X or Y (person or context) we move to X into Y into X into Y . . .
mutually recursive feed-forward process.

The Heuristic Value of Indigenous Psychologies


There is much to learn from the indigenous movement in contempor-
ary psychology (Chakkarath, 2005; Choi, Han, & Kim, 2007; Krishnan
& Manoj, 2008; Li, 2007). The productive use of the indigenous psy-
chology movement for the conceptual texture of cultural psychology
becomes available after colonizing (treating the other society as a
data source) and independence (the other society claiming the value
of their indigenous concepts) are overcome. Instead of mere equality
claims of the others concepts, the science of psychology can
overcome its Euro-centric historical orientation by making some of
these concepts core terms (and treating their Euro-centric analogues as
their derivates). As Durghanand Sinha (1996) has pointed out,
Long before WHO defined health in positive terms as a state of complete
physical, mental and social well-being, the Indian conceptualization was
completely holistic as reflected in Susruts definition: prasannamendriyamanah
swastha (or health is state of delight or a feeling of spiritual, physical and
mental well-being). The aspect of sama or avoidance of extremes and having
various bodily processes and elements in the right quantity (neither too little

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nor too much), that is, of maintaining proper balance, has been constantly
emphasized . . . well-being is not equated with fulfillment of needs and
production of material wealth through the control and exploitation of nature.
The capacity to develop and maintain harmonious relationship with the
environment is considered vital. (p. 95)

Of course no governmental organizationWHO or any otherhas a


privilege in defining scientific terms. Borrowing from history-proven
philosophies is reasonablemaking this Sankhya philosophical notion
the center of a general theory of well-being would widen psychologys
coverage, treating the occidental focus on material abundance as a
particular phenomenon. The roots of Sankhya philosophy can be seen in
some classics of Western psychology (e.g., William JamesTaylor, 2008).
Chakkarath (2005) has pointed out a second benefit from building a
general psychology on a culturally indigenous knowledge base. The
latter can be richer than Euro-centric models imply. For instance, it has
been the tradition in occidental developmental psychology to presume
one singlesocially institutionalizedmodel of human development.
This follows the set-up of Western formal schooling, culminating in
adolescence, and presumes a unidirectional transfer of knowledge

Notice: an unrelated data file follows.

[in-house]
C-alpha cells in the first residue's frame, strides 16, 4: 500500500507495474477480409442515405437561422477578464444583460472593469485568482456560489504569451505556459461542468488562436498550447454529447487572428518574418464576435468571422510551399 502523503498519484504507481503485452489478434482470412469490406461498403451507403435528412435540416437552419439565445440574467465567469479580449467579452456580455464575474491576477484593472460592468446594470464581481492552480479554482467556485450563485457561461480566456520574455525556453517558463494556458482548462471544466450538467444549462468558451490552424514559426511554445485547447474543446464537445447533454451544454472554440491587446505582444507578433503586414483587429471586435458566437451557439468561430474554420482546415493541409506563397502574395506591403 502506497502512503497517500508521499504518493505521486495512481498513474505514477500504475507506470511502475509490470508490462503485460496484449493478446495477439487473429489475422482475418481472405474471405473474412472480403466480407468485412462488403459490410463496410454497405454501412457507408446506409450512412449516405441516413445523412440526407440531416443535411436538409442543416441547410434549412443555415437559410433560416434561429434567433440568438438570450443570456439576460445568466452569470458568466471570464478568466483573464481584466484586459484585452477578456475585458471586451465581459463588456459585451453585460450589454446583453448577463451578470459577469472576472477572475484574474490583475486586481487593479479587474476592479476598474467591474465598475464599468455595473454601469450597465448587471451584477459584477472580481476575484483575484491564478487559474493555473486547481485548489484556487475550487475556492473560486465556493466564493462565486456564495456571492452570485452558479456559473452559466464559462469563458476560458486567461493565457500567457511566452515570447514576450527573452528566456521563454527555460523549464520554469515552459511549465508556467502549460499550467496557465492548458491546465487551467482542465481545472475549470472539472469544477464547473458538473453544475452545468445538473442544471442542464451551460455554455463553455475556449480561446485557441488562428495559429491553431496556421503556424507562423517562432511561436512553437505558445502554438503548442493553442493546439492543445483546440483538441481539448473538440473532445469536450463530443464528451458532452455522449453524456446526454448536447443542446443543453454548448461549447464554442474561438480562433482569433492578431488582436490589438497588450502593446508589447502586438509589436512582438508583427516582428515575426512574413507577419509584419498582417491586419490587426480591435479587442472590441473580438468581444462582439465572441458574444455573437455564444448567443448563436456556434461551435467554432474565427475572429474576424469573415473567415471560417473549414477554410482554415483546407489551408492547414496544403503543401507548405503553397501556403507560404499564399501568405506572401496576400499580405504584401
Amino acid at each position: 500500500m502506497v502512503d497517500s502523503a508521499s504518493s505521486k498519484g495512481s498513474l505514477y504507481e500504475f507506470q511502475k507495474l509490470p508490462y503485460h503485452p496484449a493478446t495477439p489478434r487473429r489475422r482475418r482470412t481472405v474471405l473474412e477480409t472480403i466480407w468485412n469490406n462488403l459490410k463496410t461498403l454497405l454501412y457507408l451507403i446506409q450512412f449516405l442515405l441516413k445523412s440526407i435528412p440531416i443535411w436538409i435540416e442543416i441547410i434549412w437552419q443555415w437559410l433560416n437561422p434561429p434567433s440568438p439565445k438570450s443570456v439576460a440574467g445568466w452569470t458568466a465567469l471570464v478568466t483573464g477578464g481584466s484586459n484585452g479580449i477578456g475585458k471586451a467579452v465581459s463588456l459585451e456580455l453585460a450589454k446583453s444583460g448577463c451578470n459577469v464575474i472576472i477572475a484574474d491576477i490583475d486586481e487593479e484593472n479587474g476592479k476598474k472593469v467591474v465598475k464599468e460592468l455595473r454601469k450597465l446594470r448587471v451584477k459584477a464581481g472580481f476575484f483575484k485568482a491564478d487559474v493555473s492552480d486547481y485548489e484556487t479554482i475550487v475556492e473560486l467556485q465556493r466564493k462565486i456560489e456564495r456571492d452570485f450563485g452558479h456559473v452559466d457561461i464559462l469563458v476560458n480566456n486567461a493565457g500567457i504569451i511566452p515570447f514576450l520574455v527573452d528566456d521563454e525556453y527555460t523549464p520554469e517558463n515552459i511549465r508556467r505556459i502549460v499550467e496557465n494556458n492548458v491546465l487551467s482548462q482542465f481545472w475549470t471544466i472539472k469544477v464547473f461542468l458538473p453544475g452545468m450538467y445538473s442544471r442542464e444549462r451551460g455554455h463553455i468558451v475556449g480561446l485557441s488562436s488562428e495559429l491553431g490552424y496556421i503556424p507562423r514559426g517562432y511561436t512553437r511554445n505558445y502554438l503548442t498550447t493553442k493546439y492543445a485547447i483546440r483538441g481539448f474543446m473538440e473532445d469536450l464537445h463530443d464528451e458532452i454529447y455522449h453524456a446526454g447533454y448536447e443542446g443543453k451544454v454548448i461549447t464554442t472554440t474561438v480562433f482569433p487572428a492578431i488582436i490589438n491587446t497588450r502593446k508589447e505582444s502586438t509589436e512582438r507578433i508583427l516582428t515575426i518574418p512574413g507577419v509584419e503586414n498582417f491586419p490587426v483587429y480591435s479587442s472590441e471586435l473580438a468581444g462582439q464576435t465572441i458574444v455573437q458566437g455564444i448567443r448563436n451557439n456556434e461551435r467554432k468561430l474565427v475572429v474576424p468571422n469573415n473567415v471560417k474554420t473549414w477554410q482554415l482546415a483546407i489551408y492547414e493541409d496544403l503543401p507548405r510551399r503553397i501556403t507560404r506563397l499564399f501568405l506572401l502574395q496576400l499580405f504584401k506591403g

from teachers to learners. Once the teachers role endsin formal
education that happens once schooling endsso does the focus on
cognitive development. In contrast, building on the Sankhya perspec-
tive, constructing a psychology of development entails the unity of
two mutually in-feeding processes: establishing the internal cognitive
mechanisms in ontogeny (similarly to the Western schooling-based
notion) while moving towards liberating the self from precisely those
mechanisms that are mastered by the first process. The mastery of the
first leads to the un-doing (at an abstract, higher level) of that mastery
itself. It is hereconsidering the need to see opposites united within
the same whole, and the whole capable of new forms of synthesis
that the Hindu indigenous psychological heritage can in principle
innovate psychological science. While science as a knowledge
construction process is universal for all societies, the images, social
representations, and forms of logics used in knowledge creation come
from the cultural heritages of the scientists.
Is the adoption of the Hindu indigenous stance obligatory to arrive
at such a systemic solution? Obviously not (see Paranjpe, 2002), as the
general equifinality principle applies to the development of ideas. The
same outcome idea may be reached by thinkers via very different
courses of thought. For instance, an alternative route within the occi-
dental psychologies would be to build a psychology on the grounds of
dialectical thought (e.g., Riegel, 1973; also see Abbey & Falmagne, 2008;

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Markov, 2003). Yet the acceptance of the premises of dialectical


thought has been complicated as such modes of thinking are not
prioritized in Anglo-Saxon cultural history.
Psychologys theory construction site is itself culturally organized. It
includes sensitizing conceptssocial representationsmeanings that
give direction to the empirical efforts of researchers (Joffe & Staerkl,
2007, p. 413). A sensitizing concept may block the advancement of a
direction of research for a long timeas the history around develop-
mental logics (Valsiner, 2008b) shows. While the core notion of taking
may guide Western psychological theories to accept the rationality of
the benefit maximization axiom that leads to the independent self
notion as normative, the Indian focus on giving (Krishnan & Manoj,
2008) sets the stage for different versions of interdependent self
theories. The generic social representation accepted in the occidental
worldssuch as Aristotelian bi-valent logicmakes the emergence of
multi-trajectory holistic (yet structured) concepts much more compli-
cated than in many cases of indigenous meaning systems. Existing
meta-level social representations guide the directions of theory
construction in the sciences. For example, Western psychologies have
had difficulty accepting the notion of development as it entails the